Strong demand likely for late Argentinean blueberries

09/22/2010 03:14:01 PM
Andy Nelson

Markets should be very strong when a late Argentinean blueberry crop finally begins shipping, probably by the beginning of October, importers said.

Fruit would likely begin arriving by Oct. 1 for Coral Spring, Fla.-based Dave’s Specialty Imports Inc., but even that is just a guess, owner Dave Bowe said Sept. 21.

Washington, D.C.-based Sun Belle Inc. expects to bring in its first shipments of Argentinean blueberries Oct. 2-3, said Janice Honigberg, president.

Typically Dave’s Specialty Imports is bringing in Argentinean blueberries by about Sept. 7, Bowe said.

“Markets should be very strong,” Bowe said.

Honigberg agreed.

“I believe (demand) will be tremendous over the next few weeks,” she said.

The week of Sept. 20, movement of Washington, Oregon and British Columbia blueberries was very brisk, Bowe said, and Honigberg reported low supplies in the market.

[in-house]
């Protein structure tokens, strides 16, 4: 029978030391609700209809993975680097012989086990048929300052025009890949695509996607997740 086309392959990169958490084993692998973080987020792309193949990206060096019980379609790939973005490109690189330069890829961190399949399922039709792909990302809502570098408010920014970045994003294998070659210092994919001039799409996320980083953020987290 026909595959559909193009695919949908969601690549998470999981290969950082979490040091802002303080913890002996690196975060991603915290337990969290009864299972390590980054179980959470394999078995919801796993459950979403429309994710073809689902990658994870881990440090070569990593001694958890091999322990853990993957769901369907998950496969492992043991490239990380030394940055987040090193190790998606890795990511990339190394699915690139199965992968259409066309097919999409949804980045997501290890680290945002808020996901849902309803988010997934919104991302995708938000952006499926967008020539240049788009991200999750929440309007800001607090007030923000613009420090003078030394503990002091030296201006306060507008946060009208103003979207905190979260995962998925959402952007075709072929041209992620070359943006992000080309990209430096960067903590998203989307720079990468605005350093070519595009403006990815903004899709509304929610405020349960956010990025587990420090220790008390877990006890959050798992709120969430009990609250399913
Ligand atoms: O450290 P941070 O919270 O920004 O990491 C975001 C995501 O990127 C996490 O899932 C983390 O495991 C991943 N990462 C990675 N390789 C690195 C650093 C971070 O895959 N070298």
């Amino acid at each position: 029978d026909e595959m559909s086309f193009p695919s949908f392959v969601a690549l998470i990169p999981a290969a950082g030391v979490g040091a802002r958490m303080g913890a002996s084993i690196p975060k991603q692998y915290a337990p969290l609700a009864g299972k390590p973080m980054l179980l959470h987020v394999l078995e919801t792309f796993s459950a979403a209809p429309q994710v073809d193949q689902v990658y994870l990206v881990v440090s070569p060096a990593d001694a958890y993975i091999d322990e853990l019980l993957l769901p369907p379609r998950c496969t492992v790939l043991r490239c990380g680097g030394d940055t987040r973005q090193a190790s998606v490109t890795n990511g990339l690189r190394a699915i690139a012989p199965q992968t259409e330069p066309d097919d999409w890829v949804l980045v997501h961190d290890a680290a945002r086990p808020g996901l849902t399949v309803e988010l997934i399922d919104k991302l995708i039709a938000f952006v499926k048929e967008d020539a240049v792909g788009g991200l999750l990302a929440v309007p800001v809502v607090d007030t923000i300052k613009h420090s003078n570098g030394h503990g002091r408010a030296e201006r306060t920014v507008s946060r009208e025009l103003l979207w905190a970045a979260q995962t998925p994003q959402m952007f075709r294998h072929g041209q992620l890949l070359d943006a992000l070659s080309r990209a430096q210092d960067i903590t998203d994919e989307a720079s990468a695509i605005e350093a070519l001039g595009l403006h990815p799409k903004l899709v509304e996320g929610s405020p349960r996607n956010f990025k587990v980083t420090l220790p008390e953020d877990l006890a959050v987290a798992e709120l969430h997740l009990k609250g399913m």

On Sept. 21, the U.S. Department of Agriculture reported prices of $22.50-24.90 for flats of 12 4.4.-ounce cups of medium and large blueberries from Oregon and Washington, up from $18-20.90 last year at the same time.

“They’ve had serious problems,” Bowe said of the Tucuman region of Argentina, traditionally the first to ship product to the U.S. “It’s been very cold, and they’ve lost a substantial amount.”

Tucuman volumes are projected to be down about 15% because of the cold weather, Honigberg said. The region accounts for about 40% of the country’s total blueberry volumes.

Volume shipments for Dave’s Specialty Imports wouldn’t likely begin until the end of October, Bowe said. Sun Belle’s volumes won’t hit until late October or early November, Honigberg said.

Despite the late start, Dave’s expected to bring in a similar number of blueberries from Argentina this season as last season, Bowe said. So did Sun Belle, Honigberg said.

The late start could actually wind up being good timing, Honigberg, if volumes begin hitting just in time to take advantage of Thanksgiving pull.

But Bowe said the timing also could wind up being a problem. Argentina could just be coming into full production at the same time Chile gets ready to enter the market, he said.



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